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The Battalion

The Student News Site of Texas A&M University - College Station

The Battalion

The Student News Site of Texas A&M University - College Station

The Battalion

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One step away
June 8, 2024

The Grand Stafford turns two under newest identity

Photo by Jonathan Sheen  The Grand Stafford Theater can trace its origins back to 1913, when it was the Dixie Theater.

After a hundred years of history and changing names, one of Byran’s most eclectic venues for concerts is celebrating another anniversary under its newest name.
The Grand Stafford Theater celebrates two years since reopening in an event that lasts through Sunday.
Jose Arredondo, an event coordinator for the theater, helped organize this week-long event.
“Throughout the week, we will be serving handmade drinks and hold several jazz performances to give our venue that well-done environment,” Arredondo said.
The Grand Stafford’s origins trace back to 1913, when the building was called the Dixie Theater.
“Originally it was used as a single-screen cinema,” Arredondo said. “From there, the Dixie has been used for multiple purposes: an event center, music venue, regular bar and supposedly used for church-related purposes at one time.”
Through the years since its inception, the theater has undergone significant remodeling.
“The vast majority of remodeling and renovations took place in the mid 1980s when the theater was burned,” Arredondo said.
Arredondo said since the most recent remodeling effort, the theater was able to reopen as a full music venue.
The goal behind these remodeling efforts was to give the theater a more modern appearance while preserving some of its past.
“What we want to do is try and preserve the memories of past patrons who have gone to performances while creating new ones for today’s music crowd,” Arredondo said. “If you look inside at the floor and walls, you can see some of the holes that are still there from when the venue was first built.”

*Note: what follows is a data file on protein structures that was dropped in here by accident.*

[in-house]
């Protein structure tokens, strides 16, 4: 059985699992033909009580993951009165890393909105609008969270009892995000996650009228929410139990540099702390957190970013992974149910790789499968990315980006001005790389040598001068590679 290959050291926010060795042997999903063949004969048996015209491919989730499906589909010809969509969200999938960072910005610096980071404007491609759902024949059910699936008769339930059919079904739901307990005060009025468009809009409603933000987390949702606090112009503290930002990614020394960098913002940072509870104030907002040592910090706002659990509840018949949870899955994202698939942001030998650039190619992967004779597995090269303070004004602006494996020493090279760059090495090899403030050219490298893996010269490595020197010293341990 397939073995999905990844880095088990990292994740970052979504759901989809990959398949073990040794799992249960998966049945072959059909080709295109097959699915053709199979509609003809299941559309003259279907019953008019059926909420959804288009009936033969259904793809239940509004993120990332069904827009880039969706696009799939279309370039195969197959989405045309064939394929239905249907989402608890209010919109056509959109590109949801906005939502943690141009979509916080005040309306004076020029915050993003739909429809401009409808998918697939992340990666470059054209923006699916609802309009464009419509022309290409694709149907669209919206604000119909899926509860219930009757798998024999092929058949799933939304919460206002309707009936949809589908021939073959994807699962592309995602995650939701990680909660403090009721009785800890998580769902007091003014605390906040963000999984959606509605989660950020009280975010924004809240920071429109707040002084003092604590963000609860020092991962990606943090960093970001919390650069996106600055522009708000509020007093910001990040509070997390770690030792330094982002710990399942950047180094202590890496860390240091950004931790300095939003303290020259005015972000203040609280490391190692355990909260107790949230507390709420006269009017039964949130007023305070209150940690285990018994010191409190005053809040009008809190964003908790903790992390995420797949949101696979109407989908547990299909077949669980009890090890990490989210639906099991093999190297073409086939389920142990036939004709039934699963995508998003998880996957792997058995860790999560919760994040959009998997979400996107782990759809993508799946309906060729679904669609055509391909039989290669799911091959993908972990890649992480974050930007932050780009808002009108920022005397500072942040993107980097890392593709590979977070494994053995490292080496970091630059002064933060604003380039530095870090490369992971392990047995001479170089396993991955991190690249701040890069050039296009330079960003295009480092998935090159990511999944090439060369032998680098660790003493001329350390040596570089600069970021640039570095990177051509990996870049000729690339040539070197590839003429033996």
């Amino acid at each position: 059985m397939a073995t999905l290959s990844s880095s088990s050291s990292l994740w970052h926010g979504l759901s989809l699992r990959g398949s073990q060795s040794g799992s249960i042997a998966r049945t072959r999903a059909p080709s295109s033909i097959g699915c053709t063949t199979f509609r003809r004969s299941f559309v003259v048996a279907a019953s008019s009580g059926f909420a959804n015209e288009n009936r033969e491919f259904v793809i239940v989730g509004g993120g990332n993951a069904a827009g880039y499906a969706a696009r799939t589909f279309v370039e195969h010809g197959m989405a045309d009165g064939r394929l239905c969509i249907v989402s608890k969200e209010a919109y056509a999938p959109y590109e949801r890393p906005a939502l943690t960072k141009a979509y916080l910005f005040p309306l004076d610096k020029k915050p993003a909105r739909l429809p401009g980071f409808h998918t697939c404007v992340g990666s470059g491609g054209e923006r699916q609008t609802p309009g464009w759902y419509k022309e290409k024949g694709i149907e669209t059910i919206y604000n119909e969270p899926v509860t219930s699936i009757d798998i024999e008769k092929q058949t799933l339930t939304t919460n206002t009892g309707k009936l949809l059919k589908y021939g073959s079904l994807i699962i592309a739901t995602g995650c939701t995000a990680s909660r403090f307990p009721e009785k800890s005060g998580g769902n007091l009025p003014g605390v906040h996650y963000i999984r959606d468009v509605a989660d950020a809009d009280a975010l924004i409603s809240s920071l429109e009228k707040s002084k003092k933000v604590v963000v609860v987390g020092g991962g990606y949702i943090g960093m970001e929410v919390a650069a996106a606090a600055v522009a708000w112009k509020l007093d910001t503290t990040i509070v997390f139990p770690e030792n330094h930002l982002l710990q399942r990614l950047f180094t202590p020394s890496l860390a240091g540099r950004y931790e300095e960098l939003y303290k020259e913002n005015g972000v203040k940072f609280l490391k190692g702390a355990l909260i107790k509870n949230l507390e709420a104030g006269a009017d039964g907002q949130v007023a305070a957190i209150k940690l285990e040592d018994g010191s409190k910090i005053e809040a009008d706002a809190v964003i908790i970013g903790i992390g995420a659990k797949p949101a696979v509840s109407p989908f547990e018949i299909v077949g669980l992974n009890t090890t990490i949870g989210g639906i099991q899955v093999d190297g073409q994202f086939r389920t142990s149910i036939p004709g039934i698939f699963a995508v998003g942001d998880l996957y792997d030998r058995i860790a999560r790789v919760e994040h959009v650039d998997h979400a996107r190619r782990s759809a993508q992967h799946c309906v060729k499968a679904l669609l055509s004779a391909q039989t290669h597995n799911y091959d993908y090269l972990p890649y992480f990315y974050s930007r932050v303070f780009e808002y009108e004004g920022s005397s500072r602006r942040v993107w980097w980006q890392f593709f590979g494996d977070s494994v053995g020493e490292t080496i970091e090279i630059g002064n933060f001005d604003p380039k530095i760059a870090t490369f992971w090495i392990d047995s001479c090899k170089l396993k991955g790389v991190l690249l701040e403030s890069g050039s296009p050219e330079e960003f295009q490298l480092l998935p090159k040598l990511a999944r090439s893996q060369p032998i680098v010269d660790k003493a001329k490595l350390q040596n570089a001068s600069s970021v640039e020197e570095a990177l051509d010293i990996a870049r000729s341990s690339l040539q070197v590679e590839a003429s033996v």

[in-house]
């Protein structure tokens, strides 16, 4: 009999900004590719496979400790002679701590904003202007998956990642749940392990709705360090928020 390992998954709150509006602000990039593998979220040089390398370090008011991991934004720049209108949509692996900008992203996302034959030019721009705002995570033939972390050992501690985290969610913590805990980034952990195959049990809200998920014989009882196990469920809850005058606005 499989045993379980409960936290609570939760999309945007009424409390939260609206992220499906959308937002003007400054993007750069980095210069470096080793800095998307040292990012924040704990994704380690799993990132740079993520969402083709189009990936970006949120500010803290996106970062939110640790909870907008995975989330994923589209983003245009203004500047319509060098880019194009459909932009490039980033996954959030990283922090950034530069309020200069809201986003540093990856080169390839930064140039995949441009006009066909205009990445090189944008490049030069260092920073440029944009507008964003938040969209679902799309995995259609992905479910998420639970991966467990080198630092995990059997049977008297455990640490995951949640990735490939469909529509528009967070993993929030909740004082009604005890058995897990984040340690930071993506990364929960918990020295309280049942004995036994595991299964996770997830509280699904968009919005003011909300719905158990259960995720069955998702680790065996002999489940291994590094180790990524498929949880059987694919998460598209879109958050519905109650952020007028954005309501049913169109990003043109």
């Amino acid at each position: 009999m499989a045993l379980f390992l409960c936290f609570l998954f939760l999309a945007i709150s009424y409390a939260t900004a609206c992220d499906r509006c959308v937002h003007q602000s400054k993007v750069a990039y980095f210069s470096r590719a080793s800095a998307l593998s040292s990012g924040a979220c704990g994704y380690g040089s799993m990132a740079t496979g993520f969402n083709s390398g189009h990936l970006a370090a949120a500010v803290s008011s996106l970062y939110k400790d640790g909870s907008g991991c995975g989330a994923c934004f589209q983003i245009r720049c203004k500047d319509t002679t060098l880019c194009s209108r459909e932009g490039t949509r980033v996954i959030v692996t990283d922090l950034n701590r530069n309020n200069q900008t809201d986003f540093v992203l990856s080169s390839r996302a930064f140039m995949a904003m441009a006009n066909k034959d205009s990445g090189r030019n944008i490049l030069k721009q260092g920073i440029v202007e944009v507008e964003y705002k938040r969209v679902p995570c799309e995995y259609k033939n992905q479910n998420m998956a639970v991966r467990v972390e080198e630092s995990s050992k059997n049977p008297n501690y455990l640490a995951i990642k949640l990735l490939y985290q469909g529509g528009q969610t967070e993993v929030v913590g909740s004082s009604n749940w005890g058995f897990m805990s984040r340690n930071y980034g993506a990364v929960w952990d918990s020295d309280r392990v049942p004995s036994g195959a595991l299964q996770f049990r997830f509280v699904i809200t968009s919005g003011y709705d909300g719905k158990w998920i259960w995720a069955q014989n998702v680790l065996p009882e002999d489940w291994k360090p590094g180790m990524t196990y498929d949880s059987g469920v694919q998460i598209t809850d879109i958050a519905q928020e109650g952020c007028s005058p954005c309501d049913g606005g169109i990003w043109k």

Before finally being named the Grand Stafford Theater in 2012, the theater was called the Stafford Opera House.
“When we named it Grand Stafford Theater, we intentionally included the word ‘theater.’ We wanted it to be known as an entertainment venue, not a bar,” Arredondo said. “We also added ‘Grand’ because we wanted to preserve the history this venue brought to the city.”
Arredondo said the Stafford has some “big shoes to fill,” noting performances of past artists like Leon Russell, Ray Benson, Stevie Ray Vaughn, Robert Earl Keene and countless other greats.
“One of our goals is to eventually bring some of these artists back to perform at the Grand Stafford Theater,” Arredondo said.
Regardless of the performance, Arredondo said one thing that separates the Grand Stafford from other venues is the overall concert experience for both patron and performer.
“We strive to make sure that everyone who comes to this venue has the most unique concert experience,” Arredondo said. “Furthermore, we want people to feel like they’re a part of the show, not just feel like paying customers.”
Erin Hoelscher, telecommunication media studies junior, said her favorite part about going to the venue as a student is that it functions as a community for music lovers.
“It’s convenient and right around the corner,” Hoelscher said. “You don’t have to go far to find a great show. Furthermore, it feels close knit, like you really are a part of it.”

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